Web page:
Someone should tell Katy Perry to look at herself in the mirror before pointing her finger at others.
In 2011, she slammed Madonna for combining sex and spirituality in her performances and even questioned other artists' intentions in "(playing) that card".
The 29-year-old US singer, who claimed that spirituality was important to her and was not to be taken lightly, had also reportedly dissed Lady Gaga in 2010 for the latter's eyebrow-raising music video for her song Alejandro.
Perry had tweeted: "Using blasphemy as entertainment is as cheap as a comedian telling a fart joke."
Clearly, the pot called the kettle black.
Perry's own Egyptian-themed music video for her latest single Dark Horse recently caused a petition to be staged against it by a 22-year-old UK resident named Shazad Iqbal due to its "portrayal of blasphemy".
At the 1:15 minute mark, a male suitor of Perry's is "zapped" and reduced to sand along with one of his pendants, which spells out the word "Allah" (meaning God in Arabic).
More than 65,000 people supported the petition and since then, an edited version of the video without the offending image has been released.
From the looks of it, Perry is not the only one who has angered religious communities through her music - and she certainly won't be the last to commit similarly offensive acts.
Her outrageous antics in recent years have certainly placed her in the bad books of Catholics. The president of the Catholic League for Religious and Civil Rights Bill Donohue criticised the US pop star, 27, for her 2011 song Judas.
The video portrayed her as Mary Magdalene and The Walking Dead star Norman Reedus as the titular disciple who betrayed Jesus. In the song, Lady Gaga repeatedly sings of her love for Judas.
Donohue told HollywoodLife: "She is trying to rip off Christian idolatry to shore up her talentless, mundane and boring performances."
Gaga said she is a "religious and spiritual person obsessed with religious art".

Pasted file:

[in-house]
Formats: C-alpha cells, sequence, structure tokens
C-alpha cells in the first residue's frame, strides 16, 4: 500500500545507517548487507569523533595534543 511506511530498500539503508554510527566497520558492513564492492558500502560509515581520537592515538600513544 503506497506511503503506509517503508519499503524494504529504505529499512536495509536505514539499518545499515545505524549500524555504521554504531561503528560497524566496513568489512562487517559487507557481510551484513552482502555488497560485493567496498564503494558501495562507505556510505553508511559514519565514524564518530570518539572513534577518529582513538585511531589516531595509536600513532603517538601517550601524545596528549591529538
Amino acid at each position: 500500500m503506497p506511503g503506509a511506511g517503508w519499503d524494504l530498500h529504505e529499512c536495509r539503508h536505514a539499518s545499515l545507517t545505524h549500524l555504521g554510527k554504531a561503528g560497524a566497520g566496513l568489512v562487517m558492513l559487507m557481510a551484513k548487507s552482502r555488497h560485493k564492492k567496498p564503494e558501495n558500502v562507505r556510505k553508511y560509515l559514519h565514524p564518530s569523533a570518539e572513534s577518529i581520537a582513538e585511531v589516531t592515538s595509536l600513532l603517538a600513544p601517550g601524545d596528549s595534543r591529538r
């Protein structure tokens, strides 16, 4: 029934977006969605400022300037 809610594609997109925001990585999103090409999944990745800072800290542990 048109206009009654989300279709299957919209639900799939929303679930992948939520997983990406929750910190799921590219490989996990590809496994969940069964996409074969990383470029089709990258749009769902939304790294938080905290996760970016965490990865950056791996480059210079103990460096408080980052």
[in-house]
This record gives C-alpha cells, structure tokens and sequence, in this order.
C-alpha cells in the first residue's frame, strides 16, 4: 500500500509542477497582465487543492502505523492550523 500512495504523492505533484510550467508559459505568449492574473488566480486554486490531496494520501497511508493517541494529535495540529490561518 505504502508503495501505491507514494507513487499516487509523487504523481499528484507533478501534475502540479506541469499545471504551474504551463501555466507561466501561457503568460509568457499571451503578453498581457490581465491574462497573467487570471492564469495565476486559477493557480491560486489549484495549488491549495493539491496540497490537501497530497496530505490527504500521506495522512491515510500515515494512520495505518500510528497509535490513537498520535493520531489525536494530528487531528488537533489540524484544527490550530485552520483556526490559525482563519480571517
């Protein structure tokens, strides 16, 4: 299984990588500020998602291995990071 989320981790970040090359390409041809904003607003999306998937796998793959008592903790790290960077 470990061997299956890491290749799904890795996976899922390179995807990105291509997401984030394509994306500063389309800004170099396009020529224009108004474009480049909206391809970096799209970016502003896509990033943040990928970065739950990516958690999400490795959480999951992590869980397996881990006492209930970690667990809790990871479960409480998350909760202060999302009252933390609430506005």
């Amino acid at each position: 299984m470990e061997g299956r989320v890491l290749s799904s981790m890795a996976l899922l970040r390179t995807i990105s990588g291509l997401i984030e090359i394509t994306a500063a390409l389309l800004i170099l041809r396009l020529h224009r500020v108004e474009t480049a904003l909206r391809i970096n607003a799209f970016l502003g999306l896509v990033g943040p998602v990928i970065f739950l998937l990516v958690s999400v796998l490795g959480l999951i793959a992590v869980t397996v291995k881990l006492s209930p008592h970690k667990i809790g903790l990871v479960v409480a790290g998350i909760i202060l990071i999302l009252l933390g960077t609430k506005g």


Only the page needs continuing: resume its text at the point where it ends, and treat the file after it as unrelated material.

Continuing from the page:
In 2010, she had incurred the wrath of the same organisation with her music video for Alejandro. The group called her a "Madonna wannabe squirming around half-naked with half-naked guys and abusing Catholic symbols".
The Barbadian hit-maker turned Abu Dhabi's famous Sheikh Zayed Grand Mosque into a backdrop for a personal photoshoot - which she posted on her Instagram account - during her visit last October.
Although she was, for once, decently dressed, in a black jumpsuit and headscarf, her suggestive poses did not sit too well with the mosque authorities as they were said to go against the status and sanctity of the site. The 26-year-old should really have known that lying supine and provocatively in a mosque a la some fashion model is a major no-no.
The mosque released a statement alluding to a "prominent singer" who "did not make arrangements with the mosque's management prior to her visit and had used an entrance that is not intended for visitors".
It added that "she was asked to leave once it became apparent that some of the photographs she took were not in compliance with the terms of the mosque".
How To Draw Flak 101 by Selena Gomez - wear a shiny bindi as a fashion accessory and proceed to offend by dancing in a sexualised manner while singing your innuendo-filled song Come & Get It.
She first did so in a performance at last year's MTV Movie Awards that caught the attention of a Hindu group.
The 21-year-old was criticised by the Universal Society of Hinduism for cultural insensitivity.
Its president Rajan Zed told WENN: "The bindi on the forehead is an ancient tradition in Hinduism and has religious significance.
"It is also sometimes referred to as the third eye and the flame, and it is an auspicious religious and spiritual symbol.
"It is not meant to be thrown around loosely for seductive effects or as a fashion accessory aiming at mercantile greed.
"Selena should apologise and then she should get acquainted with the basics of world religions."
Still, the unrepentant former Disney star has since been spotted on multiple occasions with the bindi, most recently while buying a pack of cigarettes at a petrol station in California last month.
Who has the 55-year-old Queen of Pop NOT offended in her career? Over the years, her music videos and stage performances have managed to raise the ire of various religious groups.
In 2006, the Material Girl staged a mock-crucifixion on a glittery cross in Rome as part of her Confessions tour even though Catholic, Muslim and Jewish leaders had earlier condemned her act as "disrespectful, in bad taste and provocative" and "blasphemous".
Back in 1989, her controversial video for Like A Prayer angered Catholic leaders for images of burning crosses and the seduction of a saint.
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